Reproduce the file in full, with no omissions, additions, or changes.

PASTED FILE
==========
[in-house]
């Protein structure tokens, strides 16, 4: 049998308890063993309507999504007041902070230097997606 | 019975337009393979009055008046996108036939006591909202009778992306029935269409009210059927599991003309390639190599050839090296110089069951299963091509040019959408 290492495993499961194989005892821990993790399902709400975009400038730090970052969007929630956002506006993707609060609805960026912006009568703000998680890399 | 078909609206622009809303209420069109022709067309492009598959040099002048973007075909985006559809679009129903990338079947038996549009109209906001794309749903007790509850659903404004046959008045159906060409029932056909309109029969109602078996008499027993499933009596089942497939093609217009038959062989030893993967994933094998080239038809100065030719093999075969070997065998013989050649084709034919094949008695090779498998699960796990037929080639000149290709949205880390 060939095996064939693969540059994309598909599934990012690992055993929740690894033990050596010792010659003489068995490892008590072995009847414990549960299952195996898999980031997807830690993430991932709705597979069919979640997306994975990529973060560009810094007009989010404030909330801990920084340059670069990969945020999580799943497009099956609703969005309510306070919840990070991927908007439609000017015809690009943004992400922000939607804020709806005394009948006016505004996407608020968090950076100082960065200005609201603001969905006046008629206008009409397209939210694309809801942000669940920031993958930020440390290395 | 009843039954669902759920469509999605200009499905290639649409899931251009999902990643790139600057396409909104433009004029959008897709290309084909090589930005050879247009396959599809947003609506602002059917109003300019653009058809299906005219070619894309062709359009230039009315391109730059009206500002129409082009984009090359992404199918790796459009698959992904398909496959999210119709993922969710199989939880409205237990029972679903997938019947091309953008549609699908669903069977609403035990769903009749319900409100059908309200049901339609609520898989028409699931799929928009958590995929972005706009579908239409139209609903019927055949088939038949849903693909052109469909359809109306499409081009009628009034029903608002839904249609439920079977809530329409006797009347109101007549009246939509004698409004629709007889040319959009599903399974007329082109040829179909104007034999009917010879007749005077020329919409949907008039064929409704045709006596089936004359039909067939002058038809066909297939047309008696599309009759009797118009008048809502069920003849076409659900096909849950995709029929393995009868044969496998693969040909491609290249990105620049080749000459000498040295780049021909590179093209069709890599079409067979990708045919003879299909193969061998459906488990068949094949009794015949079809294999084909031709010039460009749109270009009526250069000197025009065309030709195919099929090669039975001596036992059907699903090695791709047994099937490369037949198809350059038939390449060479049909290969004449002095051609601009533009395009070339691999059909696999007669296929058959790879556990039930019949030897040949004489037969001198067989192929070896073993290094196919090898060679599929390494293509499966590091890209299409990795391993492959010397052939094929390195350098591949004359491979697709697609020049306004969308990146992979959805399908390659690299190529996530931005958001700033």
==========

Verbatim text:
[in-house]
């Protein structure tokens, strides 16, 4: 049998308890063993309507999504007041902070230097997606 | 019975337009393979009055008046996108036939006591909202009778992306029935269409009210059927599991003309390639190599050839090296110089069951299963091509040019959408 290492495993499961194989005892821990993790399902709400975009400038730090970052969007929630956002506006993707609060609805960026912006009568703000998680890399 | 078909609206622009809303209420069109022709067309492009598959040099002048973007075909985006559809679009129903990338079947038996549009109209906001794309749903007790509850659903404004046959008045159906060409029932056909309109029969109602078996008499027993499933009596089942497939093609217009038959062989030893993967994933094998080239038809100065030719093999075969070997065998013989050649084709034919094949008695090779498998699960796990037929080639000149290709949205880390 060939095996064939693969540059994309598909599934990012690992055993929740690894033990050596010792010659003489068995490892008590072995009847414990549960299952195996898999980031997807830690993430991932709705597979069919979640997306994975990529973060560009810094007009989010404030909330801990920084340059670069990969945020999580799943497009099956609703969005309510306070919840990070991927908007439609000017015809690009943004992400922000939607804020709806005394009948006016505004996407608020968090950076100082960065200005609201603001969905006046008629206008009409397209939210694309809801942000669940920031993958930020440390290395 | 009843039954669902759920469509999605200009499905290639649409899931251009999902990643790139600057396409909104433009004029959008897709290309084909090589930005050879247009396959599809947003609506602002059917109003300019653009058809299906005219070619894309062709359009230039009315391109730059009206500002129409082009984009090359992404199918790796459009698959992904398909496959999210119709993922969710199989939880409205237990029972679903997938019947091309953008549609699908669903069977609403035990769903009749319900409100059908309200049901339609609520898989028409699931799929928009958590995929972005706009579908239409139209609903019927055949088939038949849903693909052109469909359809109306499409081009009628009034029903608002839904249609439920079977809530329409006797009347109101007549009246939509004698409004629709007889040319959009599903399974007329082109040829179909104007034999009917010879007749005077020329919409949907008039064929409704045709006596089936004359039909067939002058038809066909297939047309008696599309009759009797118009008048809502069920003849076409659900096909849950995709029929393995009868044969496998693969040909491609290249990105620049080749000459000498040295780049021909590179093209069709890599079409067979990708045919003879299909193969061998459906488990068949094949009794015949079809294999084909031709010039460009749109270009009526250069000197025009065309030709195919099929090669039975001596036992059907699903090695791709047994099937490369037949198809350059038939390449060479049909290969004449002095051609601009533009395009070339691999059909696999007669296929058959790879556990039930019949030897040949004489037969001198067989192929070896073993290094196919090898060679599929390494293509499966590091890209299409990795391993492959010397052939094929390195350098591949004359491979697709697609020049306004969308990146992979959805399908390659690299190529996530931005958001700033």